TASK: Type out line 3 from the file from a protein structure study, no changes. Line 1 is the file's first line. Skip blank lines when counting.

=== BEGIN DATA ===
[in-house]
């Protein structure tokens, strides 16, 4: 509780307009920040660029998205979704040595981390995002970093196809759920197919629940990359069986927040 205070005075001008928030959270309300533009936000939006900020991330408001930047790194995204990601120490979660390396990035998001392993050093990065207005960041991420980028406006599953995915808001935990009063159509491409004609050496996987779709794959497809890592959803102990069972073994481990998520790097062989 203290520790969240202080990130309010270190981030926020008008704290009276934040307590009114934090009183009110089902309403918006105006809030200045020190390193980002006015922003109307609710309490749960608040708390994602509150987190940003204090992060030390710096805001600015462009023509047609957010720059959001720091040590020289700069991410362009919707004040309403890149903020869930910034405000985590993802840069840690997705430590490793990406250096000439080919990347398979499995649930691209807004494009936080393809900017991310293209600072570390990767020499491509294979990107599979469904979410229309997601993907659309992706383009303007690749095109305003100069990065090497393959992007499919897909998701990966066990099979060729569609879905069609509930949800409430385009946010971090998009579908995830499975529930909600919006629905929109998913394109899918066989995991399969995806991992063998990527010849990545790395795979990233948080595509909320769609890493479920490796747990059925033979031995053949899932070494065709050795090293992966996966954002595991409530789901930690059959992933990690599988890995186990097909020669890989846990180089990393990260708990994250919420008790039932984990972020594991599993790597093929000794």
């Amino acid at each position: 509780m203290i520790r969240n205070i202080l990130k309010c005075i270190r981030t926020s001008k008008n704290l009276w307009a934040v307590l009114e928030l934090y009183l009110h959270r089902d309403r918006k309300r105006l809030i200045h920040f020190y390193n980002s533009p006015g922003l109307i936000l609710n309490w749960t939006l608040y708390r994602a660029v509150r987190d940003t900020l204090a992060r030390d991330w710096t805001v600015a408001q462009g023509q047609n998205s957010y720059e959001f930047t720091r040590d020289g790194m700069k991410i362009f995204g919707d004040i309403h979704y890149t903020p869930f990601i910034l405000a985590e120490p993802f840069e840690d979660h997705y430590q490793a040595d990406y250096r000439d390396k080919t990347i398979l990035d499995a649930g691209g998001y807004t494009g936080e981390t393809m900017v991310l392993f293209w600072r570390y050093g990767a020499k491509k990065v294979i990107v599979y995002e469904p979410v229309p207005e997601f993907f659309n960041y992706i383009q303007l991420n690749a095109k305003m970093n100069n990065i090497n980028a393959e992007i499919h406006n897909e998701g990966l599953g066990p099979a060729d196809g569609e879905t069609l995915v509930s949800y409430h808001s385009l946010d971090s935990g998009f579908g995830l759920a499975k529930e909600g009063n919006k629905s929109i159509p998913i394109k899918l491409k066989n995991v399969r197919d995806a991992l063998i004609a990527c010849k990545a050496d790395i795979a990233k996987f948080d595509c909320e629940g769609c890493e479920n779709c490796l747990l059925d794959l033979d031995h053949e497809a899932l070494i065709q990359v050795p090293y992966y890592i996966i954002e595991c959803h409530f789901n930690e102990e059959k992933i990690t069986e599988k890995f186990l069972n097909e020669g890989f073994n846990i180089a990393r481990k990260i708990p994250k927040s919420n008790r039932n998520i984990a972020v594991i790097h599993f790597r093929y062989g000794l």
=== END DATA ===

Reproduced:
């Amino acid at each position: 509780m203290i520790r969240n205070i202080l990130k309010c005075i270190r981030t926020s001008k008008n704290l009276w307009a934040v307590l009114e928030l934090y009183l009110h959270r089902d309403r918006k309300r105006l809030i200045h920040f020190y390193n980002s533009p006015g922003l109307i936000l609710n309490w749960t939006l608040y708390r994602a660029v509150r987190d940003t900020l204090a992060r030390d991330w710096t805001v600015a408001q462009g023509q047609n998205s957010y720059e959001f930047t720091r040590d020289g790194m700069k991410i362009f995204g919707d004040i309403h979704y890149t903020p869930f990601i910034l405000a985590e120490p993802f840069e840690d979660h997705y430590q490793a040595d990406y250096r000439d390396k080919t990347i398979l990035d499995a649930g691209g998001y807004t494009g936080e981390t393809m900017v991310l392993f293209w600072r570390y050093g990767a020499k491509k990065v294979i990107v599979y995002e469904p979410v229309p207005e997601f993907f659309n960041y992706i383009q303007l991420n690749a095109k305003m970093n100069n990065i090497n980028a393959e992007i499919h406006n897909e998701g990966l599953g066990p099979a060729d196809g569609e879905t069609l995915v509930s949800y409430h808001s385009l946010d971090s935990g998009f579908g995830l759920a499975k529930e909600g009063n919006k629905s929109i159509p998913i394109k899918l491409k066989n995991v399969r197919d995806a991992l063998i004609a990527c010849k990545a050496d790395i795979a990233k996987f948080d595509c909320e629940g769609c890493e479920n779709c490796l747990l059925d794959l033979d031995h053949e497809a899932l070494i065709q990359v050795p090293y992966y890592i996966i954002e595991c959803h409530f789901n930690e102990e059959k992933i990690t069986e599988k890995f186990l069972n097909e020669g890989f073994n846990i180089a990393r481990k990260i708990p994250k927040s919420n008790r039932n998520i984990a972020v594991i790097h599993f790597r093929y062989g000794l």